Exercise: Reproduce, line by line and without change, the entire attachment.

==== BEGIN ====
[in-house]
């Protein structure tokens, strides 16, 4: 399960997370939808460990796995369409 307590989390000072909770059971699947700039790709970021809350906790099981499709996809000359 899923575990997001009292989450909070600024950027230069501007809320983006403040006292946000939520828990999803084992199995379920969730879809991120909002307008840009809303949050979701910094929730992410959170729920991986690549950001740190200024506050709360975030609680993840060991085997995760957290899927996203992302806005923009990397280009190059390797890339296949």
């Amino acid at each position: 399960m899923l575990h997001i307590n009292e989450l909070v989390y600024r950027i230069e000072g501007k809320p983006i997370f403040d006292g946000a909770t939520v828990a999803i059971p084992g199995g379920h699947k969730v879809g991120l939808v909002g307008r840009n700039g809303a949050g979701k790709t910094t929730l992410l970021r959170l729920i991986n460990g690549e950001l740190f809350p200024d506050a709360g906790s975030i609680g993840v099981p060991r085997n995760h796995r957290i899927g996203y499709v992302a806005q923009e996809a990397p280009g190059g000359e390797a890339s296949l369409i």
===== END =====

[in-house]
């Protein structure tokens, strides 16, 4: 399960997370939808460990796995369409 307590989390000072909770059971699947700039790709970021809350906790099981499709996809000359 899923575990997001009292989450909070600024950027230069501007809320983006403040006292946000939520828990999803084992199995379920969730879809991120909002307008840009809303949050979701910094929730992410959170729920991986690549950001740190200024506050709360975030609680993840060991085997995760957290899927996203992302806005923009990397280009190059390797890339296949």
């Amino acid at each position: 399960m899923l575990h997001i307590n009292e989450l909070v989390y600024r950027i230069e000072g501007k809320p983006i997370f403040d006292g946000a909770t939520v828990a999803i059971p084992g199995g379920h699947k969730v879809g991120l939808v909002g307008r840009n700039g809303a949050g979701k790709t910094t929730l992410l970021r959170l729920i991986n460990g690549e950001l740190f809350p200024d506050a709360g906790s975030i609680g993840v099981p060991r085997n995760h796995r957290i899927g996203y499709v992302a806005q923009e996809a990397p280009g190059g000359e390797a890339s296949l369409i």